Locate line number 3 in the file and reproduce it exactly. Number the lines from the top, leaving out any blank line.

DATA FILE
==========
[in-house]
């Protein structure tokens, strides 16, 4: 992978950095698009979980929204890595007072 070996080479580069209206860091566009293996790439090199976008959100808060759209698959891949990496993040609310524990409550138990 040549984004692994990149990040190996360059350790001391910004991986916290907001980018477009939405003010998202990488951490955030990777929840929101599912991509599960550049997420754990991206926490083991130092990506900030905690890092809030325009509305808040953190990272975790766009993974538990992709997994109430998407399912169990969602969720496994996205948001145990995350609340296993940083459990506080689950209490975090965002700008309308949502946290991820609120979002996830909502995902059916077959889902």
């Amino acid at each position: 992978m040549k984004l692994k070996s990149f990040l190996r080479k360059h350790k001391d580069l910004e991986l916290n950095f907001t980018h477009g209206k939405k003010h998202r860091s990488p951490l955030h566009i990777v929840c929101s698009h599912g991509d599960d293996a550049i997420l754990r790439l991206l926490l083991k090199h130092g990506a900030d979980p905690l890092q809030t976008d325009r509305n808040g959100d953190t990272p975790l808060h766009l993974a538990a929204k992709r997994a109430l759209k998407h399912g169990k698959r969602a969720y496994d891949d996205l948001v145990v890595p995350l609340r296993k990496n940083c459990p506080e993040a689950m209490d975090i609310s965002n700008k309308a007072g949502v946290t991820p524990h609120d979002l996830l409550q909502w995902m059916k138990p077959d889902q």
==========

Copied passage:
């Amino acid at each position: 992978m040549k984004l692994k070996s990149f990040l190996r080479k360059h350790k001391d580069l910004e991986l916290n950095f907001t980018h477009g209206k939405k003010h998202r860091s990488p951490l955030h566009i990777v929840c929101s698009h599912g991509d599960d293996a550049i997420l754990r790439l991206l926490l083991k090199h130092g990506a900030d979980p905690l890092q809030t976008d325009r509305n808040g959100d953190t990272p975790l808060h766009l993974a538990a929204k992709r997994a109430l759209k998407h399912g169990k698959r969602a969720y496994d891949d996205l948001v145990v890595p995350l609340r296993k990496n940083c459990p506080e993040a689950m209490d975090i609310s965002n700008k309308a007072g949502v946290t991820p524990h609120d979002l996830l409550q909502w995902m059916k138990p077959d889902q």